The two companies suing the government to get out of Obamacare's contraception mandate think this is a fight for religious freedom nationwide. The White House sees the legal challenge as a threat to women's rights everywhere. But really, the stakes aren't all that high.
The truth is, the vast majority of women in America will continue to have the cost of their birth control covered by insurance, the Supreme Court's decision notwithstanding.
The private companies in the case, craft-supplies retailer Hobby Lobby and cabinet-maker Conestoga Wood, are run by families with strong religious affiliations who see some forms of contraception, such as IUDs and Plan B ("the morning-after" pill) as abortifacients—substances that induce abortion. They argue that requiring the companies to cover all forms of contraception is a violation of the owners' religious liberty.
Doubt the sincerity of their beliefs? Hobby Lobby provides employer-sponsored health insurance for 13,000 people and is owned by the Green family, Southern Baptists who are in the process of erecting a Bible museum in Washington. Conestoga Wood covers more than 950 employees and is owned by the Hahn family, who are Mennonites.
Indeed, Target and General Electric they are not.
So if the Supreme Court rules in favor of these two for-profit entities, the justices are not likely to rule broadly enough to encompass a significant number of employers, said Stephen Bainbridge, a corporate-law professor at the University of California (Los Angeles).
"The chances that the Supreme Court would rule that firms that are publicly held, large 'Apple-type' corporations, can get ahold of these exemptions are essentially nil," Bainbridge explained.
"In the most likely scenario in which Hobby Lobby and Conestoga Wood would prevail," he said, "the Court is likely to rule that only firms where essentially the firm is the alter-ego of the shareholders, where there is a small number of shareholders who hold cohesively and unanimously strong religious beliefs that inform how the business is run, only firms like that would be able to get the kind of exemption that Hobby Lobby and Conestoga Wood are seeking here."
And big business knows it. No Fortune 500 company filed amicus briefs in support of the Hobby Lobby or Conestoga Wood, a clear signal to many health insurance industry watchers that the companies aren't likely to cut birth-control benefits.
"Abortion is a very divisive social issue," said Dan Mendelson, CEO of consulting firm Avalere Health. "If you are the sole owner of a faith-based company, you are completely aligned. You can challenge it and feel good about it.
"If you're running a Fortune 500 company, you have a very diverse group of owners and stakeholders who have their eyes on you," Mendelson said. "You can't take a controversial position on this without backlash."
Another reason companies will likely continue offering coverage? They historically have.
In 2010, 85 percent of companies with more than 200 employees were offering contraceptive coverage, according to the Kaiser Family Foundation's Employer Health Benefits Survey. In 2002, the number of large employers covering contraception was 78 percent. (The amount employees had to contribute to contraception, such as the birth-control pill, in co-pays or other cost-sharing wasn't measured by the survey, although the Affordable Care Act now makes the pill and other contraceptives available at no cost.)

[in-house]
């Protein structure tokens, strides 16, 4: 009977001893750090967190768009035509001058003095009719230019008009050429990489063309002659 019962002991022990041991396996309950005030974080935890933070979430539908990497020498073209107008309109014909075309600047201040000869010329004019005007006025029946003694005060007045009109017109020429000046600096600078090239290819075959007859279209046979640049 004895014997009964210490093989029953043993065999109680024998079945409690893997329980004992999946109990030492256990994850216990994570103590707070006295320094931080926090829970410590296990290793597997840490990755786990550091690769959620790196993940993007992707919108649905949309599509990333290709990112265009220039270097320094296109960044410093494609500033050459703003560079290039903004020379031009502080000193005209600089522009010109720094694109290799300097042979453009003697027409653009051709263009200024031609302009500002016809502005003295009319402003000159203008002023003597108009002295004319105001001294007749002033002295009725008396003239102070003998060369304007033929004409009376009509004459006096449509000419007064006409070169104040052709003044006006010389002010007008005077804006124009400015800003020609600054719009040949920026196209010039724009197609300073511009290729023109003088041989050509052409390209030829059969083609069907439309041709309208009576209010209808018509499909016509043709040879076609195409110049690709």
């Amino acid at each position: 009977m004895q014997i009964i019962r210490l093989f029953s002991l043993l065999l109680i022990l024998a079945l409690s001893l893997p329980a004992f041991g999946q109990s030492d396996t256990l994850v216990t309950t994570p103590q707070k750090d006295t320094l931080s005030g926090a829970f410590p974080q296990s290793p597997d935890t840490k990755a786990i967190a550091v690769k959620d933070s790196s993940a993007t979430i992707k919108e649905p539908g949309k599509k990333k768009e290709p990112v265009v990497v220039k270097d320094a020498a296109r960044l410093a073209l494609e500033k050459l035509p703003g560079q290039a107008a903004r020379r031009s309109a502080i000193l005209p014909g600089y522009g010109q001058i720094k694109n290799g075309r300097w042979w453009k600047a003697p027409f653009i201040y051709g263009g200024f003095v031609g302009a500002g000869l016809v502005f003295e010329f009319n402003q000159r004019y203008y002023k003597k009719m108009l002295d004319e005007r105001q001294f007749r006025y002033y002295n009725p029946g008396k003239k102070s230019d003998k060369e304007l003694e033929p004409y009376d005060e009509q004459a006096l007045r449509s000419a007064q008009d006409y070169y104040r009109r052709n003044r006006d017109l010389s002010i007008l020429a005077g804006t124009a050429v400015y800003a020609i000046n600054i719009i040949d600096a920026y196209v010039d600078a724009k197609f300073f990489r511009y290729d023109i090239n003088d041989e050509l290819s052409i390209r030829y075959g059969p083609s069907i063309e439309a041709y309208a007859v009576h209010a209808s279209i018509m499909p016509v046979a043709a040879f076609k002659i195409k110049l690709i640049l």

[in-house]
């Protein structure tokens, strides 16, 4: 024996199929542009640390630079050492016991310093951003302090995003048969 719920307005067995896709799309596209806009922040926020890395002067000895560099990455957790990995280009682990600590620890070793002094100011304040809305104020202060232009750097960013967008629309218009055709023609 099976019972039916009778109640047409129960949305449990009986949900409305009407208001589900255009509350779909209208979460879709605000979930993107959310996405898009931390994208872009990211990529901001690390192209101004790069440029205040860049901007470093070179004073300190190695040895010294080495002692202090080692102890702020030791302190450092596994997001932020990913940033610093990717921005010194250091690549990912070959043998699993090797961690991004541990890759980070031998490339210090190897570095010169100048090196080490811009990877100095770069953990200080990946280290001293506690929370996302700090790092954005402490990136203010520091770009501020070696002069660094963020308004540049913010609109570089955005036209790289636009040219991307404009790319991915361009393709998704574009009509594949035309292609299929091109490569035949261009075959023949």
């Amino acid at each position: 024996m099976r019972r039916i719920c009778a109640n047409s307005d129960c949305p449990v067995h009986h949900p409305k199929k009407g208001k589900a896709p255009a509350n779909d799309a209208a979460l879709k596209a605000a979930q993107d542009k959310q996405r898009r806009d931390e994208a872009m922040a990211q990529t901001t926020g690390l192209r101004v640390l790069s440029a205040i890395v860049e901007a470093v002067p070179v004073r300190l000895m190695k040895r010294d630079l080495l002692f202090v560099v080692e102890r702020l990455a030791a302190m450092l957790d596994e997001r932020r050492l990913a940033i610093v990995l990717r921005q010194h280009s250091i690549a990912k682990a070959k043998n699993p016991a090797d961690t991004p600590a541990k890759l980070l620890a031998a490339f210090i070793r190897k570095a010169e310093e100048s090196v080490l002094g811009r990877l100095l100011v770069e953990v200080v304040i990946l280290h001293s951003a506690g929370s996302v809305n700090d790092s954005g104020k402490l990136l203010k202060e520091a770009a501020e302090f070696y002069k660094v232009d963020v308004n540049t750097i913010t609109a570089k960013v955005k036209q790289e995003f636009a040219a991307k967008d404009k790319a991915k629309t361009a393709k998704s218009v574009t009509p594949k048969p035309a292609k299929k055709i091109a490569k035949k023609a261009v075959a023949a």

And, Bainbridge said, most private corporations won't have the same claims to religious freedom that the owners of Hobby Lobby and Conestoga Wood are defending.
"The essential issue is whether the business is so intertwined with the personal beliefs of the owners that we should allow the business to raise religious freedom issues that the owners would be able to do if they were sole proprietors," Bainbridge said.
The health care law allows small businesses with fewer than 50 employees—companies that are more likely to be family owned and therefore have sole proprietorship, Bainbridge said—to opt out of providing health insurance without penalty, thereby exempting them from the contraception mandate.
But employers large and small have an incentive to include contraceptive coverage on their plans, not least because it's appears to be a long-term cost saver.
Use of contraceptives and publicly funded family-planning programs have been found to significantly reduce unintended pregnancies, according to a 2011 analysis on the HHS mandate from the Guttmacher Institute, a reproductive health rights organization.
The analysis also found that insurance coverage of contraception improves its use and cited a 2000 survey from the National Business Group on Health that found employers who don't offer contraceptive coverage spend 15 percent to 17 percent more due to the costs of pregnancy and reduced employee productivity. Even the government, which began offering contraceptive coverage to federal employees in 1998, saw no net increase in plan costs after adding the benefit, according to an Office of Personnel Management letter cited in the Guttmacher Institute report.
"It makes sense to provide these benefits," Mendelson said. "It's very inexpensive to provide contraceptive coverage. If you can improve the health of your population and if you can enable people to have more control over their health care, you're better off."
The Supreme Court is expected to issue a final ruling on the cases later this summer.